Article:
This week I’m recommending one of my favorite songs by Death From Above 1979. The song is “Cheap Talk” off their 2014 release “The Physical World”. What I love about this band is they are everything I want out of a modern rock band with only two main instruments. Bass and drums. If you count vocals as an instrument then 3. They occasionally use synth as well but drum, bass and vocal are definitely the focus. Don’t let that fool you thou, they are so incredibly dynamic with those instruments. Jesse F. Keeler and Sebastien Grainger are easily two of the most talented musicians I’ve ever heard. If you you’re looking for something to rock out to this is your band.
Beck returns (or did he really ever leave) with his newest album Colors, although the guys had to stop themselves from putting a ‘u’ in there. Unlike previous releases, Beck goes for dance with new pop producer Greg Kurstin, which may have wound up being a strange tribute to the 80’s. But Beck never really cares for labels, does he? …Should he?
For this week’s recommendation I’m sharing a brand new record from one of my favorite artists, Andrew W.K. He is one of the kindest and most down to earth people I’ve ever met. His music and personality are raw joy and positivity. His new record is called “You’re Not Alone” and it is a cacophonous party of rock and pop. If you need a something that is fun and heartfelt this is definitely the record for you. My song focus is the single “Ever Again” which is incredibly uplifting and powerful.
It’s time for everyone’s favorite (and perhaps only) virtual band! Although we’ve inspected the work of Damon Albarn before, this is our first chance to take on the Gorillaz, an unrelated ensemble of animated musicians — 2-D, Mudoc, Noodle, and Russel — who, as far as we’re concerned, are behind the music we’re hearing. On their latest album, Humanz, the Gorillaz introduce a bevy of artists, both old and new, to help with the project and take on its variety of subjects. Let’s follow along! And save room for a brief discussion on the subjectivity and flexibility of rating criteria where art is concerned.
Oczy Mlody? …Otshee Mwodee? …Oxycodone? …Whatever it is, it’s the latest creation by alt rock veterans, The Flaming Lips. Inspired by phrases from a Polish translation of Erkine Caldwell’s novel ‘Close to Home’, Oczy Mlody is certainly a head scratcher, easing us into a dreamlike haze, surprising us in moments, and challenging our rating system like never before. Stick around after the analysis [@2:12:34] for a discussion on evolving perspectives, multiple mindsets, and the effort to avoid our own echo chambers.
Batten down the hatches… Tidal Wave, the seventh studio album by 17-year rock veterans Taking Back Sunday, is our task for the week. Despite some occasional changes in the band lineup, the group has retained enough stability to turn out albums with consistency and class. We hope you’ll honor that consistency and join us for an analysis of the group’s latest creation, Tidal Wave. Afterwards, stick around to [2:02:20] for a preview on a little experiment of ours: Does music stack up to the 7 Basic Plots of plot-writing (as are often found in literature)? Are the journeys equatable, or does music simply go rogue?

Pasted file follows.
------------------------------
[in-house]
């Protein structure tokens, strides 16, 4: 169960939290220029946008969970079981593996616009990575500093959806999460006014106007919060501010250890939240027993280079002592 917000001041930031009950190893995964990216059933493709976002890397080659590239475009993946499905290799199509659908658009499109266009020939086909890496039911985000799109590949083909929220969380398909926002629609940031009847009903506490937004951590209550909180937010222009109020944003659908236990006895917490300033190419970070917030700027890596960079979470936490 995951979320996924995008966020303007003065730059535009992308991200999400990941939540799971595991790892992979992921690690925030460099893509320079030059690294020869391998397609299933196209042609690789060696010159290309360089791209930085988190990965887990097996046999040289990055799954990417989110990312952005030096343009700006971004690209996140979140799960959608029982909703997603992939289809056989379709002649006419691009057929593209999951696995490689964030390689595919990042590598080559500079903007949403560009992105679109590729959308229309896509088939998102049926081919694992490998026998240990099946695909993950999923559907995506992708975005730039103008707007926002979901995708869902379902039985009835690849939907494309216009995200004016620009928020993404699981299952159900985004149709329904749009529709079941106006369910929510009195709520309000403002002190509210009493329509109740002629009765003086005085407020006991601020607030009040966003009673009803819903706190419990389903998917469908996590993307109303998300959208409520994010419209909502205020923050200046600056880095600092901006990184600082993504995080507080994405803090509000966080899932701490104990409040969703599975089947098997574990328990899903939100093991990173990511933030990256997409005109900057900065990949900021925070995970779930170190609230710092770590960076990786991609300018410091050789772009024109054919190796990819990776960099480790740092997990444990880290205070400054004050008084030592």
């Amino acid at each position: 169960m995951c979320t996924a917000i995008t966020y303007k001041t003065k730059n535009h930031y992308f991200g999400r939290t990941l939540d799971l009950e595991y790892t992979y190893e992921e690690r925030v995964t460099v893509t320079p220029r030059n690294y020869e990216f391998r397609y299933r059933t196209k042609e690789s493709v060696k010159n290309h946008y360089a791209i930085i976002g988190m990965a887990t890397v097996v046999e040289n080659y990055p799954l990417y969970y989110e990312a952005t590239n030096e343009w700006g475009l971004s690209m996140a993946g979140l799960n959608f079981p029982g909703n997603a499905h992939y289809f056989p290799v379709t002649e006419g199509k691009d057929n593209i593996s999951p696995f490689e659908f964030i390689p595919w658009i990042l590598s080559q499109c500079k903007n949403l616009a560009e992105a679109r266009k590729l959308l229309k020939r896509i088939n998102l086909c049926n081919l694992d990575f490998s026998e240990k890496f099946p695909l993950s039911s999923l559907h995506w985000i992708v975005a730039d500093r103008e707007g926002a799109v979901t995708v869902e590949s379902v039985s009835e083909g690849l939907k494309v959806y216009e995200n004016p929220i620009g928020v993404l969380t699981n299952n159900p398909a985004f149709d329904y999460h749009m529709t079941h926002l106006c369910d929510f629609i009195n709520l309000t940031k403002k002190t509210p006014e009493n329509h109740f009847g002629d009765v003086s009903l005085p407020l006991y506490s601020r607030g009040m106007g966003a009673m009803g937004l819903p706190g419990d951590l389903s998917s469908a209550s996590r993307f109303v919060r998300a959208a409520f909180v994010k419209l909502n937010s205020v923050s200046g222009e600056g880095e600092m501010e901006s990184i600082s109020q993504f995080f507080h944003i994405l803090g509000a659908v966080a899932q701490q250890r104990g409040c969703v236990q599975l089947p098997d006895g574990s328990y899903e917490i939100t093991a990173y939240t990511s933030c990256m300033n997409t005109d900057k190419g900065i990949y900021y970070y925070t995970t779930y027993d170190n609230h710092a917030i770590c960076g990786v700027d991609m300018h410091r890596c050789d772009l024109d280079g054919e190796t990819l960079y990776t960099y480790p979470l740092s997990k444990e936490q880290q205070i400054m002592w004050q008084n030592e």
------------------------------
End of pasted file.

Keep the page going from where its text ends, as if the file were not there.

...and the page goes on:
Schmilco-time! Whether you know Wilco, or don’t know Wilco, then try getting to know Schmilco, as we’ll be doing in today’s episode. Though a bit of a left turn for a band that has practically earned a council seat in the hearts of a generation, Schmilco is a dreamlike saunter that dazzles in moments and reflects in others. Speaking of reflection, our topic [@ 1:41:41] takes to heart your hosts’ prior experience of today’s band and reflects on the notion of “second-hand bands”, i.e., you know ’em… you like ’em… but do you *know* them? It’s a common experience, one that can twist our perceptions of an artist for better or worse. So let’s separate the bull from the malarky and have a podcast about it, shall we?
As a band, Radiohead has been known for a great many things… Well, as of today, let them be known as a certified Crash Chords feature! So go forth, and spread the word! And if you, perchance, harbor some opinions on this band, then you might enjoy our objective take on the band’s much-anticipated album, A Moon Shaped Pool. Join us for another roundtable “excavation” as we peel back the layers of this multi-faceted work. Afterwards, stick around for some thoughts on the role that imagery plays in music, i.e., pitting the “pure feelers” against the more optically sensitive listeners.
…And into the “200s” we go! To inaugurate “Season 5” of the Crash Chords Podcast, we’re sitting down with a group favorite: the music world’s funk-tastic, alt-rock failsafe for over 30 years running, the Red Hot Chili Peppers! Specifically, we’re looking at their brand new release The Getaway (their 11th studio album!) And then, being that we’re taking on such consistently funky veterans, our topic briefly examines the rarity of finding bands that are joined at the hip, and who withstand the test of time.
You may know Blue Man Group from their long-running, head-turning stage productions, but in the years since their formation in 1991, the core group has also compiled a modest discography of original LPs. Their third LP, entitled Three, was released this April and showcases the group’s innovative and trademarked palette of instruments, including new contrivances of PVC piping, chimeulums, tubulums, traditional cimbaloms, and other mystery sounds! While we’re on instruments, join our topic at [1:30:28] as we debate the etiquette and ethics of borrowing proprietary musical devices.